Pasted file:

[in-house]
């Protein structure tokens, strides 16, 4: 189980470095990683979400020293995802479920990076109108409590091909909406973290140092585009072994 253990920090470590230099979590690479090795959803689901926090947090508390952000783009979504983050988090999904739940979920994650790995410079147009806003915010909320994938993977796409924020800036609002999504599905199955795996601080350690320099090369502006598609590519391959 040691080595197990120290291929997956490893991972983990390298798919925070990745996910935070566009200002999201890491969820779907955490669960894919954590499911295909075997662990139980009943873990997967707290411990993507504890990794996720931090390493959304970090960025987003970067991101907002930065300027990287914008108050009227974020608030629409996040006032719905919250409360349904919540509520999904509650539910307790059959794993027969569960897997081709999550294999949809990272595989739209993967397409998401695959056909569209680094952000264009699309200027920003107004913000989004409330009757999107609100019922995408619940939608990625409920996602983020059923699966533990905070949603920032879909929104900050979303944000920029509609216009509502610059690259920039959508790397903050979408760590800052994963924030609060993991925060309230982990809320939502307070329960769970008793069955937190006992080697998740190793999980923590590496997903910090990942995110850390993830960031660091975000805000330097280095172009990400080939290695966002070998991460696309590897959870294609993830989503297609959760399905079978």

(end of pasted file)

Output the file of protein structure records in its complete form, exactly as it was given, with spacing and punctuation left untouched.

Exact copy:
[in-house]
């Protein structure tokens, strides 16, 4: 189980470095990683979400020293995802479920990076109108409590091909909406973290140092585009072994 253990920090470590230099979590690479090795959803689901926090947090508390952000783009979504983050988090999904739940979920994650790995410079147009806003915010909320994938993977796409924020800036609002999504599905199955795996601080350690320099090369502006598609590519391959 040691080595197990120290291929997956490893991972983990390298798919925070990745996910935070566009200002999201890491969820779907955490669960894919954590499911295909075997662990139980009943873990997967707290411990993507504890990794996720931090390493959304970090960025987003970067991101907002930065300027990287914008108050009227974020608030629409996040006032719905919250409360349904919540509520999904509650539910307790059959794993027969569960897997081709999550294999949809990272595989739209993967397409998401695959056909569209680094952000264009699309200027920003107004913000989004409330009757999107609100019922995408619940939608990625409920996602983020059923699966533990905070949603920032879909929104900050979303944000920029509609216009509502610059690259920039959508790397903050979408760590800052994963924030609060993991925060309230982990809320939502307070329960769970008793069955937190006992080697998740190793999980923590590496997903910090990942995110850390993830960031660091975000805000330097280095172009990400080939290695966002070998991460696309590897959870294609993830989503297609959760399905079978």